Nearly 4,600 U.S. children hospitalized with broken bones, traumatic brain injury and other harm from physical abuse, report says. The assessment by Yale researchers, who calculated figures for 2006, found that 300 of the abused children died. The study is the first broad U.S. estimate of serious injuries due to child abuse. The researchers said that serious physical abuse is a bigger threat to infant safety than sudden infant death syndrome, and called for a national prevention campaign. Reuters, HealthDay
Fracking fears spur Virginia county to reject gas drilling in the Marcellus Shale. Rockingham County’s refusal to approve a permit sought by Carrizo Oil and Gas reflects growing concerns about water contamination from the controversial drilling technique known as fracking, even among those who support gas exploration. Virginia has 7,700 natural gas wells in operation, but none extracts gas from the Marcellus Shale, where rich gas reserves are entombed. Fracking uses high-pressure blasts of water mixed with sand and chemicals to break up rock and release gas from the shale. The Washington Post
More than 20 percent of nonsmoking teens are exposed to secondhand smoke in cars, federal study finds. The researchers said exposure is declining, but they expressed concern that it still is common. Their survey found that, among nonsmoking students, the percentage exposed to smoke in cars fell from 39 percent in 2000 to 22.8 percent in 2009. The researchers urged more states to ban smoking in cars carrying kids. California and three other states already have such laws. HealthDay, Reuters
Global environmental organization emerges as key issue for June’s Rio Summit. France, which claims the backing of 100 countries, has proposed transforming the United Nations Environment Programme into a new worldwide super-agency. Both the U.S. and Canada, however, oppose the idea and instead have backed strengthening the existing agency. The issue will be a key topic at the global environmental forum scheduled for June 20-22 in Rio de Janeiro. Agence France-Presse, The Guardian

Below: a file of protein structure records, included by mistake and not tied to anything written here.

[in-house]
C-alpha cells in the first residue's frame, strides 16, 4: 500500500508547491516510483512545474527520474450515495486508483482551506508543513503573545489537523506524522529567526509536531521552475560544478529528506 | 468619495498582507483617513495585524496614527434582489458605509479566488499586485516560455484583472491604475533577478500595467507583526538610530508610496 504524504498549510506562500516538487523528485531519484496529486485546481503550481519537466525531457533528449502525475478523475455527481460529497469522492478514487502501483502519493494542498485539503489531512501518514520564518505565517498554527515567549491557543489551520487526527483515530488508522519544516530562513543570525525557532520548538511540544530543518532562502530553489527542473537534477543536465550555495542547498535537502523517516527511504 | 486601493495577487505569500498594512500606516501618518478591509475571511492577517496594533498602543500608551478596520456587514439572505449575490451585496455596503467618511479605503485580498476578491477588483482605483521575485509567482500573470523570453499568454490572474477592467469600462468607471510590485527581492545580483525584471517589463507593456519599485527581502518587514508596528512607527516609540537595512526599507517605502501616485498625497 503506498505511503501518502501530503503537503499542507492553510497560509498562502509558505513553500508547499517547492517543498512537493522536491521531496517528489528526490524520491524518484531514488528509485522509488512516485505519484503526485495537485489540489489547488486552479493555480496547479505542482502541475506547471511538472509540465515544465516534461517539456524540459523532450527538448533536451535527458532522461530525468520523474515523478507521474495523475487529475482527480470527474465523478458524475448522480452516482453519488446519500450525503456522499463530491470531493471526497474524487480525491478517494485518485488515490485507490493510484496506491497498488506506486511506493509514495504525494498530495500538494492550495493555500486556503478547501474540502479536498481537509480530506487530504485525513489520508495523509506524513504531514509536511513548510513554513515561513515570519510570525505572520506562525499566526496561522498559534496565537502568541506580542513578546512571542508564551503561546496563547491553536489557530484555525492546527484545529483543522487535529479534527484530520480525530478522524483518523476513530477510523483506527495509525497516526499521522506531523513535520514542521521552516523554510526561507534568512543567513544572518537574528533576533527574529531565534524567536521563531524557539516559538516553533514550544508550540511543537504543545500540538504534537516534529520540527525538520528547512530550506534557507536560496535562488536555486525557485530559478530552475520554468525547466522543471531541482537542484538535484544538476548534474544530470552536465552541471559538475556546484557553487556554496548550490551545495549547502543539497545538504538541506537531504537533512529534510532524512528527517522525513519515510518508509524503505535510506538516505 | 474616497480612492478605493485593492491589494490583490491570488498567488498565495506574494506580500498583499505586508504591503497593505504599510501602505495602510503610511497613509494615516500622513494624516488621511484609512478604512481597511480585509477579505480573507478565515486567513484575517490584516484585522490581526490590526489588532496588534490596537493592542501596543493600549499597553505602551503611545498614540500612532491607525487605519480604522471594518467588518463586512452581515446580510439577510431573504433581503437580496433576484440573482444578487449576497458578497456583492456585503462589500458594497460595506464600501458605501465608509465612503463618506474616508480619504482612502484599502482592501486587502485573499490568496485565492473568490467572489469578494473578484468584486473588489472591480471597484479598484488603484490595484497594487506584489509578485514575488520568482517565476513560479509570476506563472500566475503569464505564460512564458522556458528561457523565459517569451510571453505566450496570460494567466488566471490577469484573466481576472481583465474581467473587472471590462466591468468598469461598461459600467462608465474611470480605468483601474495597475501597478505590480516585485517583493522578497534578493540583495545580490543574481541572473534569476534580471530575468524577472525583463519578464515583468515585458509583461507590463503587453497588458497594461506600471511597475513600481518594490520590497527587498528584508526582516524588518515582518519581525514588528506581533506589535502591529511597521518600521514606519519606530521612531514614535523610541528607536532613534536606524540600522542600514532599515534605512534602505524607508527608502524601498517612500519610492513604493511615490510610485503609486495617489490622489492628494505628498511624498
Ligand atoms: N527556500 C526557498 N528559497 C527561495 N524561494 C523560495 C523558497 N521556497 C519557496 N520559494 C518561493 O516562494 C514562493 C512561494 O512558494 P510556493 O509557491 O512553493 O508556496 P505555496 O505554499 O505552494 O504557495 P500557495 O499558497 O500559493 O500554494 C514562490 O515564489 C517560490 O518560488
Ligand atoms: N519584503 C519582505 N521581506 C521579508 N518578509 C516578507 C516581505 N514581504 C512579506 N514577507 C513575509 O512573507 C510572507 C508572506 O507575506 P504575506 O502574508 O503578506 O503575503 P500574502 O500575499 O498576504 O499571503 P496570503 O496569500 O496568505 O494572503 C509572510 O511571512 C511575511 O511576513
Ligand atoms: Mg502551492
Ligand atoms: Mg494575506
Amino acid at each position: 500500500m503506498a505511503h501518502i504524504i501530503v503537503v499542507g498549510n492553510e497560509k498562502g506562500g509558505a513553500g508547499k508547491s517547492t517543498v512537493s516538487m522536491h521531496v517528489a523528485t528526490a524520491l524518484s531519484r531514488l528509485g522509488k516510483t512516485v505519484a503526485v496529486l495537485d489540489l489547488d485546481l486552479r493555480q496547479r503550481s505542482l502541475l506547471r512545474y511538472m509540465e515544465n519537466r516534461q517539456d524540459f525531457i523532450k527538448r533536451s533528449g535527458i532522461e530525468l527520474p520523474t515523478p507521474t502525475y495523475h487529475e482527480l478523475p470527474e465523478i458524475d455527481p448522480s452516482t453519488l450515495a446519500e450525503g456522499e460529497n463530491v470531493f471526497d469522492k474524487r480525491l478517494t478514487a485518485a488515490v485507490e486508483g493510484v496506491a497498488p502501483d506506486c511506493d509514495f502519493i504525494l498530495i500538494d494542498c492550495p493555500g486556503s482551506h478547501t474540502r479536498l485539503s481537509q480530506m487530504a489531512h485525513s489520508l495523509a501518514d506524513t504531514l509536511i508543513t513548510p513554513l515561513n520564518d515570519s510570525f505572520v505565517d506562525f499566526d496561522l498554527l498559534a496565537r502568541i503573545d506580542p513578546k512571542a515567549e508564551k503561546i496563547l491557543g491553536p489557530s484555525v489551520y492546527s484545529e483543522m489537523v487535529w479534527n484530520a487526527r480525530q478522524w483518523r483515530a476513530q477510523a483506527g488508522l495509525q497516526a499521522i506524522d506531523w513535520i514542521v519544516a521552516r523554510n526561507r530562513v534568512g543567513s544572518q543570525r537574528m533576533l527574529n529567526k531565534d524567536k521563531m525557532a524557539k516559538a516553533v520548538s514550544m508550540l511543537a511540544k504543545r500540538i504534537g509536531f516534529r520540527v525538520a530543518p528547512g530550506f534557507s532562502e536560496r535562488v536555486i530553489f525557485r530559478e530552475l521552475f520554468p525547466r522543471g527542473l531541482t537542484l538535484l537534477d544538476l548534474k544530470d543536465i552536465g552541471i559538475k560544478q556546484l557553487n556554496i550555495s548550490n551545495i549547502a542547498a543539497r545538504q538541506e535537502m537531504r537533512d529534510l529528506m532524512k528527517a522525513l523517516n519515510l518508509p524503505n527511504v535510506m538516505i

Concerns emerge in Britain about a possible new outbreak of mad cow disease. Government health officials are considering monitoring for the fatal brain disease about 30,000 patients known to have received numerous blood transfusions. The proposed research could shed light on how the disease develops and the extent of the health threat, especially among patients who repeatedly receive transfusions. Since the first cases emerged in the mid-1990s, 175 people in Britain have died from the disease, which is linked to eating infected beef. Daily Mail, Birmingham Mail
Settlement may be reached soon in negotiations over Gulf of Mexico oil spill. BP and negotiators for federal and state governments are frantically working to craft a settlement so they won’t have to leave billions of dollars in potential pollution fines and spill damage payments in the hands of a U.S. district judge. The trial is set to begin on Feb. 27. Experts say the negotiations are intended to reach a global settlement that will resolve U.S. criminal and civil charges and compensate federal and state governments for damages. Negotiators also are trying to resolve private claims. The Times-Picayne (New Orleans)
Moody’s Investors Service says major U.S. railroads can afford safety technology. The Wall Street advisory firm issued a special report stating that the rail industry’s leaders, “with $60 billion in annual revenue and several billion dollars in cash … have the wherewithal” to pay for safety systems known as Positive Train Control, or PTC. Republicans in the House of Representatives introduced a bill last week to delay the federal deadline for PTC from 2015 to 2020 or beyond. As FairWarning has reported, the rail industry is pushing to scale back and delay the systems, which override human error to prevent train wrecks. The installation and operation of PTC systems for passenger and freight trains is projected to cost $13 billion.
Compiled by Stuart Silverstein